By Promod Puri
The Liberal Party of British Columbia is almost a replica of the Conservative Party of Canada. Its leadership and memberships’ behaviour and supporters’ temperament coincide with the federal Conservatives from top to bottom in the party’s rank and file.
British Columbians, who are conservative in their political thinking, also have a strong leaning towards the provincial Liberal Party
The roots of the BC Liberal Party go as far as the early part of the last century. It ruled the province as well for several terms during this period. But the party almost collapsed in 1952.
Most of its elected politicians and members joined the right-leaning Social Credit Party. The conservative “So-cred Party” dominated BC’s political scene for decades.
Meanwhile, a rookie but a maverick teacher-turned politician, Gordon Wilson, revived the Liberal party that became the official opposition in the 1991 provincial election.
With the rise of the Liberal Party under Gordon Wilson, the Social Credit Party soon faced its demise. Its leadership and the party’s membership saw their political future in the Liberal Party. A sort of revolt happened when Gordon Campbell forces dethroned Gordon Wilson in 1994.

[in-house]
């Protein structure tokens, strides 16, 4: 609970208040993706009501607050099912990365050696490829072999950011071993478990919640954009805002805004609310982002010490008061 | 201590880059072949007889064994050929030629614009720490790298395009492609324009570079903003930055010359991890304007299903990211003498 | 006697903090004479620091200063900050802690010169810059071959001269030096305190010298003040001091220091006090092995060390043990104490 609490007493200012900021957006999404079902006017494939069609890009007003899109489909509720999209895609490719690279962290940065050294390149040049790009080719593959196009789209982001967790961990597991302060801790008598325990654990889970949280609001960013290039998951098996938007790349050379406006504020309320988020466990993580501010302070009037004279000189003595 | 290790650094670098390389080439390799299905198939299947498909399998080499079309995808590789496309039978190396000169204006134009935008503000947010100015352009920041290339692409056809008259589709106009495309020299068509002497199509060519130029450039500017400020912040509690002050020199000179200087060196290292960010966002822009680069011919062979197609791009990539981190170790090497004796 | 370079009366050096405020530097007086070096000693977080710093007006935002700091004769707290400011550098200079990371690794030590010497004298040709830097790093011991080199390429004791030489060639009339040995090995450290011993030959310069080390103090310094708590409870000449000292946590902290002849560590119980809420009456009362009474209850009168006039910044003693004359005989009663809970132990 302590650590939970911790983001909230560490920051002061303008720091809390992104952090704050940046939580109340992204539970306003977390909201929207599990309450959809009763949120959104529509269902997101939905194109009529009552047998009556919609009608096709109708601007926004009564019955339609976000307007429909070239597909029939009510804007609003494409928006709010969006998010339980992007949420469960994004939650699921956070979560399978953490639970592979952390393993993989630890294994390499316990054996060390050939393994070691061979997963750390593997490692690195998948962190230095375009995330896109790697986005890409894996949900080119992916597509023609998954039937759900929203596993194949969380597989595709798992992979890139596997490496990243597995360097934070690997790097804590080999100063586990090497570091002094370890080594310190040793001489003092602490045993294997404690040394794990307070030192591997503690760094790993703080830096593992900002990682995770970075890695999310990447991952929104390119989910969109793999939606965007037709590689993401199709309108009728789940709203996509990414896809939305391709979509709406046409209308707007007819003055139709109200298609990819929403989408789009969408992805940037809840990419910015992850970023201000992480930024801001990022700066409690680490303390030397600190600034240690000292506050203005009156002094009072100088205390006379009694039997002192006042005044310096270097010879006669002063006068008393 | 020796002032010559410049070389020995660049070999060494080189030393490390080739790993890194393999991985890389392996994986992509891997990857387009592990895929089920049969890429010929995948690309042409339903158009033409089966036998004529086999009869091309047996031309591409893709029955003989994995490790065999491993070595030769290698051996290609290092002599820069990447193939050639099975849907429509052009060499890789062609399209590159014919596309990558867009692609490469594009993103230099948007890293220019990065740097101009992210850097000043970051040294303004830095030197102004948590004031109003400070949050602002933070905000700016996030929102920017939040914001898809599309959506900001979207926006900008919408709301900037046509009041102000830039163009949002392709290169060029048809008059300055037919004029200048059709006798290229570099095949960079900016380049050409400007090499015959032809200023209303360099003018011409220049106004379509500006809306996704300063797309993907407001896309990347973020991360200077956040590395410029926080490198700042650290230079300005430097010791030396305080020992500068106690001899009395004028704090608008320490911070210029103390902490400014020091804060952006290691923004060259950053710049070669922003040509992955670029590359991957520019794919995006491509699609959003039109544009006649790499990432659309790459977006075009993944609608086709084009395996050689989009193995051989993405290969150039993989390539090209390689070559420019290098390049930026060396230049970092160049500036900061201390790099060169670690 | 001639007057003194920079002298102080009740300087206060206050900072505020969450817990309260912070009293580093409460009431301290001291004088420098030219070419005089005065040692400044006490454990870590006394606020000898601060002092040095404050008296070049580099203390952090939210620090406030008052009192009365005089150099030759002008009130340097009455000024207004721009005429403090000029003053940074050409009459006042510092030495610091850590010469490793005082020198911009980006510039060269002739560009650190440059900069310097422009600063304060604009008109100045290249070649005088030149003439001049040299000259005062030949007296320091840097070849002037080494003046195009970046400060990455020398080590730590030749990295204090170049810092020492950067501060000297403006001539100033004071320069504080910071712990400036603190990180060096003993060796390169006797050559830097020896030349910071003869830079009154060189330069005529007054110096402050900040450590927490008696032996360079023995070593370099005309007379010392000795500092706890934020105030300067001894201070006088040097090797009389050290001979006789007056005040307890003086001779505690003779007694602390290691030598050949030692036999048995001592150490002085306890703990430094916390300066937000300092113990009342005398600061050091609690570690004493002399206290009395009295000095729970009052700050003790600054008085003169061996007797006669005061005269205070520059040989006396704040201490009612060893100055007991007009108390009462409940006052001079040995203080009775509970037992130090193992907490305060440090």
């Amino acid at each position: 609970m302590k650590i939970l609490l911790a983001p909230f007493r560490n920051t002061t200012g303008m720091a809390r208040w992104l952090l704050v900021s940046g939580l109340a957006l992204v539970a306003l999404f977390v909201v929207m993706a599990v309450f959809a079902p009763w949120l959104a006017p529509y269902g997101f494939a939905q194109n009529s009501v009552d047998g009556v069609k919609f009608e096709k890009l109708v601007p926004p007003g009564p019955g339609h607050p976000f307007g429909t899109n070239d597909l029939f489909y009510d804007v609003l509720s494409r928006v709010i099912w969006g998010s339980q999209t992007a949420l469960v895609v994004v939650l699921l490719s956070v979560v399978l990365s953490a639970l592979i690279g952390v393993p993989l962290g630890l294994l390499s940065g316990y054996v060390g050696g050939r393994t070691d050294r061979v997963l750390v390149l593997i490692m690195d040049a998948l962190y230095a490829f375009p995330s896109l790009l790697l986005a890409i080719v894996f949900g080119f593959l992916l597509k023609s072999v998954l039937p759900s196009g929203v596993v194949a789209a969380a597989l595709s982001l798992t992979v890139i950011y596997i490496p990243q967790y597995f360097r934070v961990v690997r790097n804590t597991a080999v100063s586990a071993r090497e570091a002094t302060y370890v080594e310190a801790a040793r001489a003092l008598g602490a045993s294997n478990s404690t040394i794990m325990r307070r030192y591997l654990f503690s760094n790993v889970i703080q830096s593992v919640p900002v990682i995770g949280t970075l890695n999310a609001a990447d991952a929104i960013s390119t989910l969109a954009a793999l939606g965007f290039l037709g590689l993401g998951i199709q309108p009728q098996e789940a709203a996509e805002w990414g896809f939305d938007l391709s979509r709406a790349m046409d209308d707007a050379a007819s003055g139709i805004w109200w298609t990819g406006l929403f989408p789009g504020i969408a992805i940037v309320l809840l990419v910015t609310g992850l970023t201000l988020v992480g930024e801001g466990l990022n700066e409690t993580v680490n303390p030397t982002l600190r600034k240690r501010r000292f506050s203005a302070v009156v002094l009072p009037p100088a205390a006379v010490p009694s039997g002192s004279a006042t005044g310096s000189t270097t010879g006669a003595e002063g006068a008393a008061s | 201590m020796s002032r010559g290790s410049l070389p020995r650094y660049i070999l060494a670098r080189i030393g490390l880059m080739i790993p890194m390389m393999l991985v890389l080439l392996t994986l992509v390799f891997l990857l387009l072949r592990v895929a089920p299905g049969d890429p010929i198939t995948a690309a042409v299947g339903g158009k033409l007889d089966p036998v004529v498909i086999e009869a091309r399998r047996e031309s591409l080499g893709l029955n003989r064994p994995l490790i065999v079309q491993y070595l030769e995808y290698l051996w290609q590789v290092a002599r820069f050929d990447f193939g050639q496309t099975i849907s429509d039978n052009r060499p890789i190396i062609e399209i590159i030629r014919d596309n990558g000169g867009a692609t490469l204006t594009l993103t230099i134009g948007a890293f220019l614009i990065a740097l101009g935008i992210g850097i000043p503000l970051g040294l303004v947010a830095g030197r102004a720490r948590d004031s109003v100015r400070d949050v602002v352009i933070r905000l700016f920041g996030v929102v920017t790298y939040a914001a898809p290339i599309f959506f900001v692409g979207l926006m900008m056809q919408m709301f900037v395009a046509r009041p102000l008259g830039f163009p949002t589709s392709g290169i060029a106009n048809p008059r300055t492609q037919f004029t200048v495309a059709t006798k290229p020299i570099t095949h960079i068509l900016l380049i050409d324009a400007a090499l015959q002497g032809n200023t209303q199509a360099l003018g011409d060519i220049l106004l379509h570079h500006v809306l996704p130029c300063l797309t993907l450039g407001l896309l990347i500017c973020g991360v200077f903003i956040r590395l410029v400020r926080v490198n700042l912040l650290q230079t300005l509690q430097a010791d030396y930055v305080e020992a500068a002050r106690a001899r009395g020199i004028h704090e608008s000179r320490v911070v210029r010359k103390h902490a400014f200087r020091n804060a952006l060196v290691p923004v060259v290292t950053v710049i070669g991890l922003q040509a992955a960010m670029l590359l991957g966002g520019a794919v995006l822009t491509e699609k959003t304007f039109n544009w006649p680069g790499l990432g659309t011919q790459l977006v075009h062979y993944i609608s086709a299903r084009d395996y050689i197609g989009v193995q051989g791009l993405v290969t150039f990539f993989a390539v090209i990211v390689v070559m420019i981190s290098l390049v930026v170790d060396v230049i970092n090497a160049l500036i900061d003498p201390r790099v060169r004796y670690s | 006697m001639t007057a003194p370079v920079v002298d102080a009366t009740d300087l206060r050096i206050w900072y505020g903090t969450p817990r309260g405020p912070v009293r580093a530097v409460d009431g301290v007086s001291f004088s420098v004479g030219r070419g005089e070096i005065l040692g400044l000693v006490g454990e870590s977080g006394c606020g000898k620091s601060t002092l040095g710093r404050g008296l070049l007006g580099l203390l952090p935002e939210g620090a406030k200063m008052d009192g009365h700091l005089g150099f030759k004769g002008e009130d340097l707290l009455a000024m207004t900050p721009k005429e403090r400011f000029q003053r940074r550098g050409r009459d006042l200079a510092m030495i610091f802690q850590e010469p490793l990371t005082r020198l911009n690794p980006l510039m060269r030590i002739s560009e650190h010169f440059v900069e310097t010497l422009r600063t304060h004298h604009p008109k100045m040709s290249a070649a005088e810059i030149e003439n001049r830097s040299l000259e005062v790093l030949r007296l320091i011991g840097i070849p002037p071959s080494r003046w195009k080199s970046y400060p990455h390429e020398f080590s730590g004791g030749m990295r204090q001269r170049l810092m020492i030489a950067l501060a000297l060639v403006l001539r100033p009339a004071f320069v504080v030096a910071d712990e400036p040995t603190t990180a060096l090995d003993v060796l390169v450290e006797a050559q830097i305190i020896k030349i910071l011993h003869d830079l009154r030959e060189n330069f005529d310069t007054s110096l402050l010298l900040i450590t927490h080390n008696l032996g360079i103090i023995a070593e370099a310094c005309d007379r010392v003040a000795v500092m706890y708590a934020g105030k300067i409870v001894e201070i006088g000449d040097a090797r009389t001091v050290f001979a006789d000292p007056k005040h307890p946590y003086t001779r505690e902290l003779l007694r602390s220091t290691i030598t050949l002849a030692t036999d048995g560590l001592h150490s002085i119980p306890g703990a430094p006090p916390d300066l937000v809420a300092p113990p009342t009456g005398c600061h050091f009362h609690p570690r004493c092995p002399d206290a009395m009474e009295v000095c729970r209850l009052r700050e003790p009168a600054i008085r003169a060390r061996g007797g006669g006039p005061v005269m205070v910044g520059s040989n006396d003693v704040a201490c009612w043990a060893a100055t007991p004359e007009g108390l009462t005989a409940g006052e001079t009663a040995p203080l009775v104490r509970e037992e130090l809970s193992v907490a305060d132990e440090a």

All along with its recent history, except during the period of Gordon Wilson, the BC Liberal Party has seldom been liberal, rather more conservative in its outlook and policies. During Wilson’s leadership, the party got an image more akin to the federal Liberal in its centrist ideology.
Soon, that image got erased as Campbell became its leader and started moving the party more towards the right. In 2001, the party won the election with the biggest landslide in BC history, taking 77 of 79 seats.
Pro-business and corporate policies followed, and the party ever since has enjoyed committed support from the business community.
Since then, the BC Liberal’s portrait matches quite well with that of the Conservative Party of Canada.